Who Did Yip Man Learn Stuff From?

geezer

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It was well known at the time that Yuen Kay Shan and his brother Yuen Chai Wan only knew Siu lin tao, some san sik techniques and bamboo dummy before they started hanging out at Ng Chung So's school... Later in Foshan, yip Man specifically told his student Kwok fu not to practice the wooden dummy form in front of Yuen Kay Shan being concerned that YKS would steal his wooden dummy techniques.

Interesting! What is the source of this information?
 

Nobody Important

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It was well known at the time that Yuen Kay Shan and his brother Yuen Chai Wan only knew Siu lin tao, some san sik techniques and bamboo dummy before they started hanging out at Ng Chung So's school, Yiu Choi spent 10 years learning from Yuen Chai Wan, and only learnt Siu lin tao, some san sik techniques and bamboo dummy, it is believed that Yuen Kay Shan and Yuen Chai Wan later learnt Chum Kiu and Biu Jee from Ng Chung So, but not the dummy or 2 weapons. Later in Foshan, yip Man specifically told his student Kwok fu not to practice the wooden dummy form in front of Yuen Kay Shan being concerned that YKS would steal his wooden dummy techniques.
I won't speak for Yuen Kay San branch, but will for Yuen Chai Wan branch. They learned more than just first form, San Sik & bamboo dummy. Ng Chung So is not listed as a teacher of either Yuen family branch, but they did know each other. Yiu Choi did not study under Chai Wan for that length of time, more like 3-4 years. It's true he only learned first form, some san sik, bamboo dummy and some pole work (if I'm not mistaken) from Chai Wan, but this was because Chai Wan left for Vietnam. Yiu Choi finished his training under Chai Wan's friend Ng Chung So. Your story is an old smear campaign told by students of Yip Man to bolster their lineage.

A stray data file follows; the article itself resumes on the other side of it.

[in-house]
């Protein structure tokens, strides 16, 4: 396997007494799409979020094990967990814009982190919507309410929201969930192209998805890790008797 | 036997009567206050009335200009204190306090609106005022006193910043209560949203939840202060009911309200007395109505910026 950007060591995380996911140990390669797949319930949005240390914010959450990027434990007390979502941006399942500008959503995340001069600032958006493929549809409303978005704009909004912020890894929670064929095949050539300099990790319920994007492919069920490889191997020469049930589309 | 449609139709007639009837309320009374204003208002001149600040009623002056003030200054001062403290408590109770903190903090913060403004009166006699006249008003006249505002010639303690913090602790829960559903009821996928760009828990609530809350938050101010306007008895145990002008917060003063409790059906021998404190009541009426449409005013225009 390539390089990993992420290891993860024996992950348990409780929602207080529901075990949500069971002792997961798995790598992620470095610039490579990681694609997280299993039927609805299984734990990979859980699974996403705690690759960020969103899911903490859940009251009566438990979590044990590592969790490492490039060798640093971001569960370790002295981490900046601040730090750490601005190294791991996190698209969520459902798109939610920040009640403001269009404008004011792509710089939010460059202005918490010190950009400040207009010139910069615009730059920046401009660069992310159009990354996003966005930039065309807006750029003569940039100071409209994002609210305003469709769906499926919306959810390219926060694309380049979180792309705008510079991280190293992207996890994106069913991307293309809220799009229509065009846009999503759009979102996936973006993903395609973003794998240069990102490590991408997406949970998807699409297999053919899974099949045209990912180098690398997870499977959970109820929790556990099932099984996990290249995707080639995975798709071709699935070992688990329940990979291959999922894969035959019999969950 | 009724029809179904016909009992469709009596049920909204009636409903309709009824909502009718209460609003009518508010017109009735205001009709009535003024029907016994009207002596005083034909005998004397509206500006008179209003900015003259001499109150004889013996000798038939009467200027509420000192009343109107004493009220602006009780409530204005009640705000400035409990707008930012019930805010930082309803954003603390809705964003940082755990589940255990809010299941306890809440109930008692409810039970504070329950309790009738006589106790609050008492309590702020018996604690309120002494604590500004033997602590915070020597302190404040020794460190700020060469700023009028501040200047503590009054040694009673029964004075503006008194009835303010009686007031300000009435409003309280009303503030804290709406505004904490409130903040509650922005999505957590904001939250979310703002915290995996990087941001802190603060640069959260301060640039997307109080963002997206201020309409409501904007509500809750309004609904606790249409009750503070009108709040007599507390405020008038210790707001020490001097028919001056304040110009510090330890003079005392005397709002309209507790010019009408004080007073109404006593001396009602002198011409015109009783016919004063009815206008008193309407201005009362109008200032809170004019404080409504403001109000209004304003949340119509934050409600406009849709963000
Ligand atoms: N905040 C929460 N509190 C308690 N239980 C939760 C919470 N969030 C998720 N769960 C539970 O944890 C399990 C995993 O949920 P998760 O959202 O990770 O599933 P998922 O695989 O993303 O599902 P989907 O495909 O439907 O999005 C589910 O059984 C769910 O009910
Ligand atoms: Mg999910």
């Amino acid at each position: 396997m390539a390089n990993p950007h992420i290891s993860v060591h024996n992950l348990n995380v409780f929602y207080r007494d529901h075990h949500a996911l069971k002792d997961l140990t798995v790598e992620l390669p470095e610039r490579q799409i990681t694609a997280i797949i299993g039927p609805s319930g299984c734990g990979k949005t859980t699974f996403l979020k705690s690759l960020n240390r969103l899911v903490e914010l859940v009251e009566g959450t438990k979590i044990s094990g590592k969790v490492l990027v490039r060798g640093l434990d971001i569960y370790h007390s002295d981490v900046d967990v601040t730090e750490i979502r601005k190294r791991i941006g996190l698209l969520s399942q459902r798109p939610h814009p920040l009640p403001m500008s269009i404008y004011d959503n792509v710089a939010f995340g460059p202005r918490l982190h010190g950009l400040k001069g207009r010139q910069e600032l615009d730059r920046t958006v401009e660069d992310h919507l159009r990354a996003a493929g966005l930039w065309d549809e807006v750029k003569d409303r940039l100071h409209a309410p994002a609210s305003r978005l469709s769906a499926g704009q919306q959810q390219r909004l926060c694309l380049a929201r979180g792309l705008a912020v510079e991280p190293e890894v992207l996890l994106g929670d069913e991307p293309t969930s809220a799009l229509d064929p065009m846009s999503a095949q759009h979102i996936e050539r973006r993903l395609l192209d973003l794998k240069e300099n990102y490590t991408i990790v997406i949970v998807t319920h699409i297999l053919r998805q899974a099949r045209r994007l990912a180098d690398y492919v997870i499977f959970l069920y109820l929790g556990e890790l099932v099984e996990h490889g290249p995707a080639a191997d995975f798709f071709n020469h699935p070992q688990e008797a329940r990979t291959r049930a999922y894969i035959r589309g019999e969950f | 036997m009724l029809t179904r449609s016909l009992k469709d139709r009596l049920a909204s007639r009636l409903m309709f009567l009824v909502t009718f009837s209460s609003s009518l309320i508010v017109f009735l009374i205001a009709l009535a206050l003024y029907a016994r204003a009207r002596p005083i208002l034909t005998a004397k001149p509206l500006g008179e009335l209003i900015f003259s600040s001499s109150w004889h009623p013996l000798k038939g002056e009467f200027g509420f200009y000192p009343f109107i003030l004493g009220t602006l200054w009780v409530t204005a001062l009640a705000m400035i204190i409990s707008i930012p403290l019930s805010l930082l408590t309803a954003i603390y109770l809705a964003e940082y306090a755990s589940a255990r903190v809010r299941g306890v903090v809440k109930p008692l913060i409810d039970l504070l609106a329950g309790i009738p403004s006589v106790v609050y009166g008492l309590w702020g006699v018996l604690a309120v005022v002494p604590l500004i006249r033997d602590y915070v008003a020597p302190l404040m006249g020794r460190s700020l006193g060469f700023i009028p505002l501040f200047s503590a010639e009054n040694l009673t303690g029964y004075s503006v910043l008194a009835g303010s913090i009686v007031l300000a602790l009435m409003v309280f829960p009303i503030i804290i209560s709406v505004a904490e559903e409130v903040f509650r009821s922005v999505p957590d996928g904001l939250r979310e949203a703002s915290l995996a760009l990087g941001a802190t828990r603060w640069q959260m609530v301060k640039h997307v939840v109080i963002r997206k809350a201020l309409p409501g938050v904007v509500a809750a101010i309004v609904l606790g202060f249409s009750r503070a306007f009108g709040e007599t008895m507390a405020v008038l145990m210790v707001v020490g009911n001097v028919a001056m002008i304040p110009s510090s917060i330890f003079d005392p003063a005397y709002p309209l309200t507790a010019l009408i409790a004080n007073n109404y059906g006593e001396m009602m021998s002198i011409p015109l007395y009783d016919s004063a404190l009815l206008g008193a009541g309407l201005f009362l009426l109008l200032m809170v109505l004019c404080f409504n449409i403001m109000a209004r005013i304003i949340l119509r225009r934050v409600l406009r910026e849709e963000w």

geezer

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It seems to me that a lot of people get pretty worked up over old stories that nobody can prove or disprove. I've had experience with several WC groups, and they all tell a story that makes them look great and everybody else is portrayed as wanting. Maybe this is why WC in general could benefit from a competitive format that would let people test out their stuff. Then people might start worrying less about the old stories and more about what works.
 

Danny T

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It seems to me that a lot of people get pretty worked up over old stories that nobody can prove or disprove. I've had experience with several WC groups, and they all tell a story that makes them look great and everybody else is portrayed as wanting. Maybe this is why WC in general could benefit from a competitive format that would let people test out their stuff. Then people might start worrying less about the old stories and more about what works.
^^^^^^ This!
Stop being concerned with everyone else. Who train with who and for how long. Get with your training partners and Train, Practice, Test. Find others who are willing to test as well and test under real pressure. If you get smashed tell them thanks, ask what allowed them to smash you. Learn from it. Practice more and test again. Help others get better as well. If you are good...Great, keep training and practicing. If you aren't so good...Great, keep training and practicing. If you aren't good at all...Great, keep training and practicing.
 

Nobody Important